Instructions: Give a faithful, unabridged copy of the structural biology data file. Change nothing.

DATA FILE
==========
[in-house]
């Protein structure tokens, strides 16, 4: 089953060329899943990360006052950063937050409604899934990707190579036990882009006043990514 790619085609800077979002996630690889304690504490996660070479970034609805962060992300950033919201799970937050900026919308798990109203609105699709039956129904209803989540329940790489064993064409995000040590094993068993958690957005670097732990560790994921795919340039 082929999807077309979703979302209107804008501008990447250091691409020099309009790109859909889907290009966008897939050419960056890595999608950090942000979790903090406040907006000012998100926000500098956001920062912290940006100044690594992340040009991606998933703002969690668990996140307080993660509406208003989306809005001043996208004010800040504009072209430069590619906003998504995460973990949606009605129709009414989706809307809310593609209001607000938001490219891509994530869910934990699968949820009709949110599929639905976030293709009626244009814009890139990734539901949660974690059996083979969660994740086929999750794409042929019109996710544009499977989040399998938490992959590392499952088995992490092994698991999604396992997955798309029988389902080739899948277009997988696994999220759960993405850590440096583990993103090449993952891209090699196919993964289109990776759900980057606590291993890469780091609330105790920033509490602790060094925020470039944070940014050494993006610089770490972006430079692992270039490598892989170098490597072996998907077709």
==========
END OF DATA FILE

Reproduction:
[in-house]
């Protein structure tokens, strides 16, 4: 089953060329899943990360006052950063937050409604899934990707190579036990882009006043990514 790619085609800077979002996630690889304690504490996660070479970034609805962060992300950033919201799970937050900026919308798990109203609105699709039956129904209803989540329940790489064993064409995000040590094993068993958690957005670097732990560790994921795919340039 082929999807077309979703979302209107804008501008990447250091691409020099309009790109859909889907290009966008897939050419960056890595999608950090942000979790903090406040907006000012998100926000500098956001920062912290940006100044690594992340040009991606998933703002969690668990996140307080993660509406208003989306809005001043996208004010800040504009072209430069590619906003998504995460973990949606009605129709009414989706809307809310593609209001607000938001490219891509994530869910934990699968949820009709949110599929639905976030293709009626244009814009890139990734539901949660974690059996083979969660994740086929999750794409042929019109996710544009499977989040399998938490992959590392499952088995992490092994698991999604396992997955798309029988389902080739899948277009997988696994999220759960993405850590440096583990993103090449993952891209090699196919993964289109990776759900980057606590291993890469780091609330105790920033509490602790060094925020470039944070940014050494993006610089770490972006430079692992270039490598892989170098490597072996998907077709």